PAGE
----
Saturday, July 15, 2017

Handmaid's Tale TV series is good, but misses a big opportunity

I am, rather belatedly as usual, currently watching the Hulu TV series version of Margaret Atwood's book, The Handmaid's Tale, and trying to decide what I think about it.
It is such a beloved and iconic book that many other people are clearly also having problems coming to terms with it. The consensus seems to be that it is generally well done - as I suppose it should be: Ms. Atwood has apparently been integrally involved in the production - but there are certain beefs that keep recurring:
  • The TV series seems to be set in pretty much the present day, while the book, written in 1985 and set in an unspecified near future, was deliberately vague about the timescale. I guess that's not really a big deal.
  • The book never mentions the protagonist Offred's real name, even if the real names of some of the other characters ARE mentioned. This seems deliberate on Ms. Atwood's part. The series, on the other hand, makes no bones about identifying her as June, presumably with Atwood's permission and blessing. Is this important? Probably not as much as some commentators are suggesting.
  • In the book, the state of Gilead is inherently racist as well as sexist, to the extent that "the children of Ham" had been segregated and relocated en masse to some unspecified "Homeland". In the TV series, several of the characters are black, including, crucially, some of the Handmaids themselves, suggesting that the system is happy to allow mixed-race children to be born to the high-ranking white supremacist families running the state, which rings somewhat false to me. I assume the decision to substitute in some black actors was made in order to avoid the allegations of racism and white-washing so prevalent in the film and TV industry these days. I do understand that argument, but it seems unfortunate in this particular case, where the whiteness of Gilead is such an important tenet of the state's philosophy, and I am frankly surprised that Atwood sanctioned the decision.
  • The head of the household to which Offred has been assigned, Frederick, or The Commander, is described in the book as older, silver-haired, paunchy and mustachioed, and the choice of a young, fit, dark-haired Joseph Fiennes with a full beard seems a rather perverse one. Presumably, the producers were looking to inject some sex appeal into the dour society of Gilead, where sex appeal is just no longer relevant. Margaret?
  • Ditto the Commander's wife, Serena Joy.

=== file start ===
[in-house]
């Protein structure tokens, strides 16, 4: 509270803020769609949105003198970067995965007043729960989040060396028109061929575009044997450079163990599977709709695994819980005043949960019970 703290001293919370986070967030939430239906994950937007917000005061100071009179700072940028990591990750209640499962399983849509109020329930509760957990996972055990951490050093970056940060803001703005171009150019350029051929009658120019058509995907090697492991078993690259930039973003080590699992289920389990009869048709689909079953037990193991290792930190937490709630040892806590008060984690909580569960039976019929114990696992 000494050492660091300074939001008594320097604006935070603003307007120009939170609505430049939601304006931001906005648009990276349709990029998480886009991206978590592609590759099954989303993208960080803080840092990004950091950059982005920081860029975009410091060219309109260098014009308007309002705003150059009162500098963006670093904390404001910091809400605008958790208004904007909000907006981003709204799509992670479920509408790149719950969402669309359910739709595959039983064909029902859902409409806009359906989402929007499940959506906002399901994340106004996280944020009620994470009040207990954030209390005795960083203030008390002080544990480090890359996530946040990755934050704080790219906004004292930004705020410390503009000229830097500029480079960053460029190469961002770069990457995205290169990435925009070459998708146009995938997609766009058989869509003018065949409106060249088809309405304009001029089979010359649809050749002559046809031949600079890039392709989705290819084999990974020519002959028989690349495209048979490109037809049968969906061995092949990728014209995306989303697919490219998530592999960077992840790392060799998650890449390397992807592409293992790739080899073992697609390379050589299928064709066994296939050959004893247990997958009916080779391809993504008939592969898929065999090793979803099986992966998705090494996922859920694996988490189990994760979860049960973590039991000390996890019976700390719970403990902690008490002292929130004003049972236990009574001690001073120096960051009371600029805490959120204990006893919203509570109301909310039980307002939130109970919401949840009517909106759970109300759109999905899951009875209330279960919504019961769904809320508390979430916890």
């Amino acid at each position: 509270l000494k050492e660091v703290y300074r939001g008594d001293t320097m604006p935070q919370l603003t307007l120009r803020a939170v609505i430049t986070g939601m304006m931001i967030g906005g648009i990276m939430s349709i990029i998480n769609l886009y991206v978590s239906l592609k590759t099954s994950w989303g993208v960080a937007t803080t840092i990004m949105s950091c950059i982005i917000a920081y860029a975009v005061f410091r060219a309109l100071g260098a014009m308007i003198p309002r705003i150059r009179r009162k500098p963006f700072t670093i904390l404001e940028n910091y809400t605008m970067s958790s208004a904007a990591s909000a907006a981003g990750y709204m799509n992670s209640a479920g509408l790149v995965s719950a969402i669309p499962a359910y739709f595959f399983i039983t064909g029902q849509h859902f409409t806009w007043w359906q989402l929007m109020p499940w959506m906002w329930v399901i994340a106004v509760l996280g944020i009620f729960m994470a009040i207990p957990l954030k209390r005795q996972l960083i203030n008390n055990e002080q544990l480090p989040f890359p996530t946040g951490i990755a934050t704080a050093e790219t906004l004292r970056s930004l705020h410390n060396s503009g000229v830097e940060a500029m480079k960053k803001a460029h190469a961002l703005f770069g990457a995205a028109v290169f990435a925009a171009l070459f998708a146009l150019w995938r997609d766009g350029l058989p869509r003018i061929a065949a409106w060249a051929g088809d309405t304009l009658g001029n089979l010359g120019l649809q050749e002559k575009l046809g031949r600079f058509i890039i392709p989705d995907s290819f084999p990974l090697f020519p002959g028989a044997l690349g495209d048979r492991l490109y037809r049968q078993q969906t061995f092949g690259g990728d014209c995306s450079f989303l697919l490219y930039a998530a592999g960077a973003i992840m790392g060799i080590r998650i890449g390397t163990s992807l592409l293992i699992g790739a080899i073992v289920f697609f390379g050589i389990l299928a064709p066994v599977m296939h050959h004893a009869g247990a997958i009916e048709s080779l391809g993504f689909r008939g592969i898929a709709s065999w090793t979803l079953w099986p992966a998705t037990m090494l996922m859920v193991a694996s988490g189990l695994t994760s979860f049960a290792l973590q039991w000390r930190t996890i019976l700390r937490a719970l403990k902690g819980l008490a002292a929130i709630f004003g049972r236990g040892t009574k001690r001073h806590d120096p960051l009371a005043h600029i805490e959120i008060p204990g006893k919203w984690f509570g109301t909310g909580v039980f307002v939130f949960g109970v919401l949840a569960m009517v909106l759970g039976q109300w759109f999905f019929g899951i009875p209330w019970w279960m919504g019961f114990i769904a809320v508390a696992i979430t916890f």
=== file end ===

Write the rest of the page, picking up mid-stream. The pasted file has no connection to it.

• The character Ofglen is made into a handsome gay woman in the TV series, not the grumpy, dowdy character in the books, and she is tortured and mutilated for her "gender treachery" in carrying on relations with a Martha, rather than being taken away for her connections to the rebellion, as in the book. Gratuitous titillation? Why not just stick to the book.
  • In the "salvaging" scene in the book, it is the radicalized Ofglen who is the first, and the most strident, to attack the rapist. In the series, however, it is Offred herself who takes this role, which seems somewhat out of character.
There are other complaints as well, some of which I agree with and some not so much. But I think that in general the series does a good job of visually portraying a beloved dystopian novel.
The other big thing I am not so happy with, though, is the whole idea of adding in new plot lines, such as the Mexican deal that appears out of nowhere in Episode 6. Now, I think this is probably to do with the strictures of the modern TV series. I have a suspicion that someone told the producers around this time that ratings were good and a whole new series was needed, and hence a need to string the existing plot out and add in new material while the economics were still good. That's a really bad reason to alter the plot, and I am saddened that Margaret Atwood did not have the balls to specify at the get-go that the plot should follow the book, and that it would take just one series of ten episodes to achieve that.
Story arcs are important, after all. But, instead, it looks like we will end up with yet another bloated, shapeless series that is just as long as the paying audience can stomach it and no more. What a shame.

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